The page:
James Hendry wears many hats. He is a wildlife TV presenter, wildlife guide, writer, musician, and speaker. He has authored four books, three of them revolving around his passion for the wilderness, one of them – his first novel – A Year in the Wild: A riotous novel – becoming a South African best seller. His fourth book, Reggie & Me, departs from his theme of the wilderness to explore the topic of growing up as a privileged white boy in Apartheid South Africa.


Reggie & Me follows Hamish from birth all the way up to his final year of high school. We see him meet and fall for a girl called Reggie, become a chorister, horse rider, schoolboy actor and dream of becoming a star rugby player and ladies’ man. He is an odd child, an outsider who is growing up in a turbulent country and who has not learnt the rules.


It is a charming book full of complex characters and vivid scenes. In Hamish, James has created a character that you can’t hate, but don’t unequivocally love. His flaws are many, he lacks self-awareness, but his golden heart, and need to fit in shine through making him endearing.


James embraces the time period the book is set in – Apartheid South Africa – and aptly tackles race, class, bullying and slut-shaming in a very real and realistic way. But also, with an innocence that comes from the viewpoint of a little boy who is still very much coming into his own.


After finishing the book, I got a chance to ask James Hendry about Reggie & Me, his writing process, and his favourite books.


What inspired the story of Reggie & Me?

I wanted to write a story about growing up at the height of apartheid. A story about privilege and prejudice that was amusing and accessible to all races and genders; and hopefully makes people think a little while laughing and perhaps crying.


Did parts of your childhood influence the story and characters in the book?

Yes – most of the book is heavily influenced by my childhood. Much of it is autobiographical.


All your previous books revolve around wildlife, why the pivot to writing a novel about a young boy?

My other books have more revolved around people in wildlife contexts. This one allowed me to delve deep into my memories and being a nostalgic sop, I thoroughly enjoyed the process and found it very cathartic. I also find the human species the most fascinating biological entity on earth, so I guess looking at homo sapiens in the social melee of the city was another way of examining it!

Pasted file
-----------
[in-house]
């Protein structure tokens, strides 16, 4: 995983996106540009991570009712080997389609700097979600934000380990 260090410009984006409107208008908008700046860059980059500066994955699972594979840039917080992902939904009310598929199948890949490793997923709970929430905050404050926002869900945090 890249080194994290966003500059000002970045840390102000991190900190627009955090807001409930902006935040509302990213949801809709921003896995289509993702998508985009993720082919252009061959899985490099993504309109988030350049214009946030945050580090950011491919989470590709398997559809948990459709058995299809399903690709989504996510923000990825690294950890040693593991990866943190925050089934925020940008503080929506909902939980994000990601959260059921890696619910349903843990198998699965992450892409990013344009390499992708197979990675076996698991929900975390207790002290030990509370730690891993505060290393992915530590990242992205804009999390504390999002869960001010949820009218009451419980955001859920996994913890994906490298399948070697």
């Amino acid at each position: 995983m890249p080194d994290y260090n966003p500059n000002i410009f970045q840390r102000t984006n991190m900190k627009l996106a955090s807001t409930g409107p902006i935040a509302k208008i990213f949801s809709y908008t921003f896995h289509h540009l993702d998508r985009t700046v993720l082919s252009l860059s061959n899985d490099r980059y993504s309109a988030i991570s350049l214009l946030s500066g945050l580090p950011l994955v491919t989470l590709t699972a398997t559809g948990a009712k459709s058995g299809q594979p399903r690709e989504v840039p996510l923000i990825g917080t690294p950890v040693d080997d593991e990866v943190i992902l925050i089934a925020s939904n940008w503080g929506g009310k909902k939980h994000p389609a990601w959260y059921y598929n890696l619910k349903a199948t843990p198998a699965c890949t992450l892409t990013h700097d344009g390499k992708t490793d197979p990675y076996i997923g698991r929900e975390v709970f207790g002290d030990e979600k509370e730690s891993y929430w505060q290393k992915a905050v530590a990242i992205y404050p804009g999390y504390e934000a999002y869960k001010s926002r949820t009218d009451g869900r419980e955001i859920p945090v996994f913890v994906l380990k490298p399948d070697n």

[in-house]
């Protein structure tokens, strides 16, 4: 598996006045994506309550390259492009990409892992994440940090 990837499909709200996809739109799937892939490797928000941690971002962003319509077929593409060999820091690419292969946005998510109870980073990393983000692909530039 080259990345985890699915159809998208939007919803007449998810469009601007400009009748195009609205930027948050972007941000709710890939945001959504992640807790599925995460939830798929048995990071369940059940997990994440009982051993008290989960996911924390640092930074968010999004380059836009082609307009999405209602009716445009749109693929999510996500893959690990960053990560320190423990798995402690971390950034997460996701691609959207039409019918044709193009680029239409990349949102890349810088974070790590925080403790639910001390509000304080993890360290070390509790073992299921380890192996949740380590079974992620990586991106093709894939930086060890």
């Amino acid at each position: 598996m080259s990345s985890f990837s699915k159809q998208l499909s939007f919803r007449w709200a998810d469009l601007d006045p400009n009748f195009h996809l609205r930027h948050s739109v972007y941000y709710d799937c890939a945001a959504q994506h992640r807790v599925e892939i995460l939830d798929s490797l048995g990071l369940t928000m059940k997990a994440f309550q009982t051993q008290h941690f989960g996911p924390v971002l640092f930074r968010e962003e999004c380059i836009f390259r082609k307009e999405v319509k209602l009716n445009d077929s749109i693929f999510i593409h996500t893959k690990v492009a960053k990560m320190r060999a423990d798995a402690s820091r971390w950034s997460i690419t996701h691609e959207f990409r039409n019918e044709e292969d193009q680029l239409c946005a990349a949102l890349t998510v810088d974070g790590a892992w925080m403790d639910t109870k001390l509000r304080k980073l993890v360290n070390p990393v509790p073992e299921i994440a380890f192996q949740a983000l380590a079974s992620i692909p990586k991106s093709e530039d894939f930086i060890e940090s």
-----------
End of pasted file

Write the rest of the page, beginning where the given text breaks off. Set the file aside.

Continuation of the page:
I’ve read a bit of your background on your website and was shocked to discover that writing isn’t something that comes naturally and is something you’ve struggled with. That doesn’t come through at all in Reggie and Me, which was a delight to read. How did you train yourself to become a good writer?

I’m not sure that I am a good writer necessarily. There is a great deal of editing that goes into the words that initially come out and this is where the magic of the craft happens. I didn’t read much as a child and I think this made my writing poor and I am not sure that English was particularly well taught when I was a school boy. Practice makes a huge difference and from about 24, I had to write weekly newsletters about the game reserve where I was working. These were diabolical splurges of purple adjectives to start with but my father (whose generation seems to read and write so much more efficiently than my own) slowly and often not-so-patiently helped me learn to write English.


What are your tips for people who want to / have to write but can’t?

Can’t? No. Everyone can I believe. They actually just need to sit down and start. Read Steven King’s ‘A memoir of the craft’. It’s short and brilliant. If there was one thing I was never going to be as a child, it was a writer.


The book ends at the end of Hamish’s school journey with his story barely beginning. Are you planning a sequel?

I’ve so loved the process of Reggie and me that I’d really like to try produce a sequel in the not too distant future. The university years – 1995 – 2000 were a fascinating time in South Africa.


What are you currently reading?

The telomere effect (Blackburn, Epel); The book of gifts (Craig Higginson); Sweat, scale sell (Pavlo Phitidis).


What is your all-time favorite book?

Ooooh – there are a few. Behave (Robert Sopalsky), The Red Queen (Matt Ridley), Guns Germs and Steel (Jared Diamond).


You can find Reggie & Me at most local booksellers now. 

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